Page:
There is no such thing as a free lunch.

Posts from — May 2009

An Interesting Consequence of Regulation

Milton Friedman once said that regulations favor big businesses and put small businesses at a disadvantage. The theory goes that big businesses can afford the lawyers, accountants, and staff to manage complex regulations, as well as the lobbyists to influence regulators and other government bureaucrats, while small businesses and fledgling companies cannot. It should therefore be the case, that in the most heavily regulated industries, you will see some of the largest and most powerful companies.

Of course, large companies sometimes have advantages in other ways (industries with high startup costs, economies of scale, etc.) And also some might say that the regulations are put in place because the companies became too large. Nevertheless, it’s interesting to look at a list of the largest companies in 2008 (by revenue) in the U.S., and to see what industries they represent:

  1. Wal-Mart – Retail
  2. ExxonMobil – Energy/Oil
  3. Chevron – Energy/Oil
  4. General Motors – Automobiles
  5. ConocoPhillips – Energy/Oil
  6. General Electric – Congolmerate
  7. Ford Motor – Automobiles
  8. Citigroup – Banking
  9. Bank of America – Banking
  10. AT&T – Telecommunications

So in the top 10 we have companies representing banking, energy/oil, the auto industry, and telecom. Though I haven’t proved anything, I don’t think it’s a coincidence that these are some of the most heavily regulated industries in the country.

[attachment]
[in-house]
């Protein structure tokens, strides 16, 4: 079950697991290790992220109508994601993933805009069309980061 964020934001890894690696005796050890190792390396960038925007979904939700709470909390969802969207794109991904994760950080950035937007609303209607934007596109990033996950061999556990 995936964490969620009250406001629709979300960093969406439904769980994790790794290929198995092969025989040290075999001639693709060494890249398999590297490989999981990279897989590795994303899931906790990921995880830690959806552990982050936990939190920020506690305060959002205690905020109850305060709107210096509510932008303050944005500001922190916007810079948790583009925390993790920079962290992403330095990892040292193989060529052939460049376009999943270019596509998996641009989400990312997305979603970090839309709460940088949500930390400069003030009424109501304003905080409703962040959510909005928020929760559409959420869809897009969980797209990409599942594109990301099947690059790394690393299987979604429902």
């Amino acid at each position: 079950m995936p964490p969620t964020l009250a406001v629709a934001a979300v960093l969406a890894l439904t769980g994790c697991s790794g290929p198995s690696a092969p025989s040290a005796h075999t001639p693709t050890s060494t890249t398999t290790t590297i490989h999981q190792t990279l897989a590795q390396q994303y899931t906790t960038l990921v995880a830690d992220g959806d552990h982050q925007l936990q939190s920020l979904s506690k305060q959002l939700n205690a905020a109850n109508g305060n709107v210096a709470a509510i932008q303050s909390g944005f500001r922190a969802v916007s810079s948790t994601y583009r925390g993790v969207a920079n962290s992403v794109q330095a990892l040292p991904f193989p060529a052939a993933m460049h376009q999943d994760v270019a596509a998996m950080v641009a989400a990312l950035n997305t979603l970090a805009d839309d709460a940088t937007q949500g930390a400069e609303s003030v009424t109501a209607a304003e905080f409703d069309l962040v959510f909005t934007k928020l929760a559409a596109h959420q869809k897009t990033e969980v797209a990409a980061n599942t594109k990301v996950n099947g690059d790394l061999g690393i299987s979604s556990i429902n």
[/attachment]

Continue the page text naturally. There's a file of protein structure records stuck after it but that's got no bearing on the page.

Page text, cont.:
Another way of looking at is to look at the age of companies. The idea is that regulations would give the advantage to older, more entrenched corporations. That’s exactly what Brian Gongol has done. His data shows that corporations in countries with heavy regulations tend to be much older. Again, correlation doesn’t imply causation, but the data is interesting nonetheless.

So next time someone suggests that government somehow needs to restrain the size of banks, auto companies, or pharmaceutical companies, so that they don’t become too big (to fail) and powerful, think for a second that the reason those companies are so large may due to government involvement in the first place.

May 20, 2009   No Comments